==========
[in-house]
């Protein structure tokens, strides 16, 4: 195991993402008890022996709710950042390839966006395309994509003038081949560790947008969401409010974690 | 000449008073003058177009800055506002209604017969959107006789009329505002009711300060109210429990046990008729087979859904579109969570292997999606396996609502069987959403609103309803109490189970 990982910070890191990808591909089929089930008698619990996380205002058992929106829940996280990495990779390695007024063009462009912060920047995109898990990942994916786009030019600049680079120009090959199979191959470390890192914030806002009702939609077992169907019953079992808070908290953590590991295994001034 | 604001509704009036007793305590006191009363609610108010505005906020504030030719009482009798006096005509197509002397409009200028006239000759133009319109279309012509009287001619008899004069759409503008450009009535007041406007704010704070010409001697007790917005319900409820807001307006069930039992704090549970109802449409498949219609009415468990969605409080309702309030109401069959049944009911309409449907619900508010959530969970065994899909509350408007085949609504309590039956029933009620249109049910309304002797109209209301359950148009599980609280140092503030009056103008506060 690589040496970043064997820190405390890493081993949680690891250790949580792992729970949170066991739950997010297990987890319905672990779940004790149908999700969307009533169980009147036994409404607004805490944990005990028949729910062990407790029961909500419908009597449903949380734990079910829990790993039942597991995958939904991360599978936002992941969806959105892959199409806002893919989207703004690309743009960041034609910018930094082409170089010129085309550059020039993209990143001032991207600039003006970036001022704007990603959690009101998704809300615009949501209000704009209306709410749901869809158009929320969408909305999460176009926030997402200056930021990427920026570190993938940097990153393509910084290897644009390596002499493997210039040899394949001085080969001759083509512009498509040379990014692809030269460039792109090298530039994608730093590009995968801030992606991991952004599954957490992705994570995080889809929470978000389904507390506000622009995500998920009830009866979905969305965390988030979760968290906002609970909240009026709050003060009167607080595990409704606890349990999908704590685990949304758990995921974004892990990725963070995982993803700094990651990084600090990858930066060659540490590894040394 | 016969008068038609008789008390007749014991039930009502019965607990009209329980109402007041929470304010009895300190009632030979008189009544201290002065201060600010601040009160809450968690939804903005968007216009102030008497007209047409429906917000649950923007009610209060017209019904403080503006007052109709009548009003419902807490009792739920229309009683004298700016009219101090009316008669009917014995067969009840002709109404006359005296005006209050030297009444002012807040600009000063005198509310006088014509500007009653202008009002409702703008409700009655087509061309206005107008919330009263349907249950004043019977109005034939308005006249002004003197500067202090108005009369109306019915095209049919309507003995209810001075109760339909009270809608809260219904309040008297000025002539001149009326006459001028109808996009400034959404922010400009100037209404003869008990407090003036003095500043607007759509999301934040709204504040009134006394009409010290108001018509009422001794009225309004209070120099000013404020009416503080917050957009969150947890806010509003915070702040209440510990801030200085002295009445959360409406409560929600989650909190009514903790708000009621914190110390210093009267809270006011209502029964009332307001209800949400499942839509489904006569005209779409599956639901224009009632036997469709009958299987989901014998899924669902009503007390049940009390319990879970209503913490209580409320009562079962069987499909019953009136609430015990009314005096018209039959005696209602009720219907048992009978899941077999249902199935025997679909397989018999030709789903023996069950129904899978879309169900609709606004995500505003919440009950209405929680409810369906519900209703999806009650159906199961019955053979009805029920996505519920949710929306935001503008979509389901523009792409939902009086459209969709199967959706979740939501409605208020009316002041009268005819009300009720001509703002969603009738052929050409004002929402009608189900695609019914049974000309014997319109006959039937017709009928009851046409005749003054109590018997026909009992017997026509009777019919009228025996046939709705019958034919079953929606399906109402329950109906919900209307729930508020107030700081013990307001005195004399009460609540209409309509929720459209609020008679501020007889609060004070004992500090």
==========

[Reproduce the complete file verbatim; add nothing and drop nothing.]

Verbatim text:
[in-house]
């Protein structure tokens, strides 16, 4: 195991993402008890022996709710950042390839966006395309994509003038081949560790947008969401409010974690 | 000449008073003058177009800055506002209604017969959107006789009329505002009711300060109210429990046990008729087979859904579109969570292997999606396996609502069987959403609103309803109490189970 990982910070890191990808591909089929089930008698619990996380205002058992929106829940996280990495990779390695007024063009462009912060920047995109898990990942994916786009030019600049680079120009090959199979191959470390890192914030806002009702939609077992169907019953079992808070908290953590590991295994001034 | 604001509704009036007793305590006191009363609610108010505005906020504030030719009482009798006096005509197509002397409009200028006239000759133009319109279309012509009287001619008899004069759409503008450009009535007041406007704010704070010409001697007790917005319900409820807001307006069930039992704090549970109802449409498949219609009415468990969605409080309702309030109401069959049944009911309409449907619900508010959530969970065994899909509350408007085949609504309590039956029933009620249109049910309304002797109209209301359950148009599980609280140092503030009056103008506060 690589040496970043064997820190405390890493081993949680690891250790949580792992729970949170066991739950997010297990987890319905672990779940004790149908999700969307009533169980009147036994409404607004805490944990005990028949729910062990407790029961909500419908009597449903949380734990079910829990790993039942597991995958939904991360599978936002992941969806959105892959199409806002893919989207703004690309743009960041034609910018930094082409170089010129085309550059020039993209990143001032991207600039003006970036001022704007990603959690009101998704809300615009949501209000704009209306709410749901869809158009929320969408909305999460176009926030997402200056930021990427920026570190993938940097990153393509910084290897644009390596002499493997210039040899394949001085080969001759083509512009498509040379990014692809030269460039792109090298530039994608730093590009995968801030992606991991952004599954957490992705994570995080889809929470978000389904507390506000622009995500998920009830009866979905969305965390988030979760968290906002609970909240009026709050003060009167607080595990409704606890349990999908704590685990949304758990995921974004892990990725963070995982993803700094990651990084600090990858930066060659540490590894040394 | 016969008068038609008789008390007749014991039930009502019965607990009209329980109402007041929470304010009895300190009632030979008189009544201290002065201060600010601040009160809450968690939804903005968007216009102030008497007209047409429906917000649950923007009610209060017209019904403080503006007052109709009548009003419902807490009792739920229309009683004298700016009219101090009316008669009917014995067969009840002709109404006359005296005006209050030297009444002012807040600009000063005198509310006088014509500007009653202008009002409702703008409700009655087509061309206005107008919330009263349907249950004043019977109005034939308005006249002004003197500067202090108005009369109306019915095209049919309507003995209810001075109760339909009270809608809260219904309040008297000025002539001149009326006459001028109808996009400034959404922010400009100037209404003869008990407090003036003095500043607007759509999301934040709204504040009134006394009409010290108001018509009422001794009225309004209070120099000013404020009416503080917050957009969150947890806010509003915070702040209440510990801030200085002295009445959360409406409560929600989650909190009514903790708000009621914190110390210093009267809270006011209502029964009332307001209800949400499942839509489904006569005209779409599956639901224009009632036997469709009958299987989901014998899924669902009503007390049940009390319990879970209503913490209580409320009562079962069987499909019953009136609430015990009314005096018209039959005696209602009720219907048992009978899941077999249902199935025997679909397989018999030709789903023996069950129904899978879309169900609709606004995500505003919440009950209405929680409810369906519900209703999806009650159906199961019955053979009805029920996505519920949710929306935001503008979509389901523009792409939902009086459209969709199967959706979740939501409605208020009316002041009268005819009300009720001509703002969603009738052929050409004002929402009608189900695609019914049974000309014997319109006959039937017709009928009851046409005749003054109590018997026909009992017997026509009777019919009228025996046939709705019958034919079953929606399906109402329950109906919900209307729930508020107030700081013990307001005195004399009460609540209409309509929720459209609020008679501020007889609060004070004992500090």